NOTICE OF NON DISCRIMINATORY POLICY AS TO STUDENTS
The Willows Community School admits students of any race, color, national and ethnic origin to all the rights, privileges, programs, and activities generally accorded or made available to students at the school. It does not discriminate on the basis of race, color national and ethnic origin in administration of its educational policies, admissions policies, scholarship and loan programs, and athletic and other school administered programs.
AB 500 — School Policies that Relate to Employee Interactions with Students
Assembly Bill 500 (AB500) adds section 44050 to the California Education Code and requires schools to provide sections related to employee interactions with students in its code of conduct to parents and guardians of enrolled students on the school's website. Listed below are portions of school policies from the School's Employee Handbook and the Personnel Policies and Procedures Manual that include language relating to interactions between students and employees.
TUTORING AT THE WILLOWS COMMUNITY SCHOOL
- The following guidelines have been designed to assist The Willows Community School teaching staff to tutor the School students and hopefully avoid potential conflicts among teaching staff and with students and their parents:
- A teacher interested in tutoring must submit his/her name to the Head of School, who will include it in the School’s list of “ Recommended Tutors.” Please include specific areas of tutoring which interest you.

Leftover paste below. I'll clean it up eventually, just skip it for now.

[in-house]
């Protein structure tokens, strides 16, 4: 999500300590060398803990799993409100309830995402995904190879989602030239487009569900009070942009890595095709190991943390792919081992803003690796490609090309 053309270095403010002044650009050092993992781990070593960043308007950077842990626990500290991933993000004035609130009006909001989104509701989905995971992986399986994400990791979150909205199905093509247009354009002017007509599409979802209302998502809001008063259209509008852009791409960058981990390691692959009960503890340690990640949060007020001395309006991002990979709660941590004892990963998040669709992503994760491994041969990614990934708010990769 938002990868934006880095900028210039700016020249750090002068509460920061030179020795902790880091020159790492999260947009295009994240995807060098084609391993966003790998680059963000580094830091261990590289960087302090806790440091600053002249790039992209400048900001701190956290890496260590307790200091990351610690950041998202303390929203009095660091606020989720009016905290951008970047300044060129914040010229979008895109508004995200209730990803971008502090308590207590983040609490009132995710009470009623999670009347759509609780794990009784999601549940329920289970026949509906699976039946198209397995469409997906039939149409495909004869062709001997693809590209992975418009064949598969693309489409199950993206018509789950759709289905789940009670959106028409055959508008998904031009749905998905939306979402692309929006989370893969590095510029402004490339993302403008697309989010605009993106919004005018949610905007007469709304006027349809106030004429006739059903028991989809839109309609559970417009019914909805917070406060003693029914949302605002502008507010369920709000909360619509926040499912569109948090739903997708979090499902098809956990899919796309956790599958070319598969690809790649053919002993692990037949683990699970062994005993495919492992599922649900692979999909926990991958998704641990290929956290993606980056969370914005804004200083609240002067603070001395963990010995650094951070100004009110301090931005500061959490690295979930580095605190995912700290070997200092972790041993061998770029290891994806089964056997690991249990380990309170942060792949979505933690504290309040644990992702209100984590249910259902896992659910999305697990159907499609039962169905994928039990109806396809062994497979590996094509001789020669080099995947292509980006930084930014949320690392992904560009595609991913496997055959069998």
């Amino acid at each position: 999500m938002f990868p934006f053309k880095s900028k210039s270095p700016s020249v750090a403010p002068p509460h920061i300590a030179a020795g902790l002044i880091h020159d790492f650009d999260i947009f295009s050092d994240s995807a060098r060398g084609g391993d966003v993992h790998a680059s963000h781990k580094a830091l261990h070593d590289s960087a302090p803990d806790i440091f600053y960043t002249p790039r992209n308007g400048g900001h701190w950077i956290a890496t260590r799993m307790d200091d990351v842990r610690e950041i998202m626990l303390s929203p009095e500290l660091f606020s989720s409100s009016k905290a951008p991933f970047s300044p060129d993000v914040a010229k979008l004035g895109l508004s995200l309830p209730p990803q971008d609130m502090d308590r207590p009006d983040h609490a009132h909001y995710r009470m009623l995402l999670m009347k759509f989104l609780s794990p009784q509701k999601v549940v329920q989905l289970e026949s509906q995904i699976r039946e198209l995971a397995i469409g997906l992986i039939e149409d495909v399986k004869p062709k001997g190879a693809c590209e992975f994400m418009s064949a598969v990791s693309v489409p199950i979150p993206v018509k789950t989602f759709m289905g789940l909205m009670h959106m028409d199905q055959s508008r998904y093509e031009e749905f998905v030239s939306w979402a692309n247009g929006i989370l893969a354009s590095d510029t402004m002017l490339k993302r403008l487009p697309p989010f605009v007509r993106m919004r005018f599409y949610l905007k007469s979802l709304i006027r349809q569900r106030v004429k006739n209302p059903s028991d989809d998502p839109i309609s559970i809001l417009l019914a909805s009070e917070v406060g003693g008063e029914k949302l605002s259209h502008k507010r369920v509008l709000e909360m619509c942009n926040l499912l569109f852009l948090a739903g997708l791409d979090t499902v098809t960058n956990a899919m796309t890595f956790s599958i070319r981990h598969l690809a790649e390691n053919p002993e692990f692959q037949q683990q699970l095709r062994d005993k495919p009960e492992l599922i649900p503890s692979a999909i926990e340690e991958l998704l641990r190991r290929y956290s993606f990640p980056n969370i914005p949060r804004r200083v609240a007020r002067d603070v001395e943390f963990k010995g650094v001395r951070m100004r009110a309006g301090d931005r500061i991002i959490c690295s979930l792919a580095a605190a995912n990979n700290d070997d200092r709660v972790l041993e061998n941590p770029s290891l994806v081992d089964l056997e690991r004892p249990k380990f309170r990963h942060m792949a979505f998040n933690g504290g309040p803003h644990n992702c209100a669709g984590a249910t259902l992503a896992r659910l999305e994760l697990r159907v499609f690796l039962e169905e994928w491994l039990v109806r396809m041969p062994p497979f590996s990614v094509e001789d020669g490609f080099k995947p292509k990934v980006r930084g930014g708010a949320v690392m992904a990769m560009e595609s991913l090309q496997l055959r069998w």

- Tutoring may be performed before or after school hours. Unless specifically approved by the Head of School, on-site tutoring is restricted to The Willows Community School students.
- Teachers may not actively solicit business from students or their parents. The tutor selection process is at the discretion of the parent.
- When a parent requests names of tutors, the School’s entire list of “Recommended Tutors” will be provided.
Before the beginning of the School year, each Head/Co-Teacher should write a letter to the students and parents in his or her class. The letter should have the following items:
- Upbeat hello and excitement for the upcoming School year.
- What to expect when School resumes (e.g., new equipment, field trips, special units).
- Supplies needed (i.e., composition books, pocket folders, calculators, file card boxes, etc.).
- Any summer assignments - book list, writing assignment, etc.
Please give a draft of your letter to the Head of School before mailing it to the students and parents. You may request a set of class labels from the Office Manager.
POLICY AGAINST HARASSMENT, DISCRIMINATION AND RETALIATION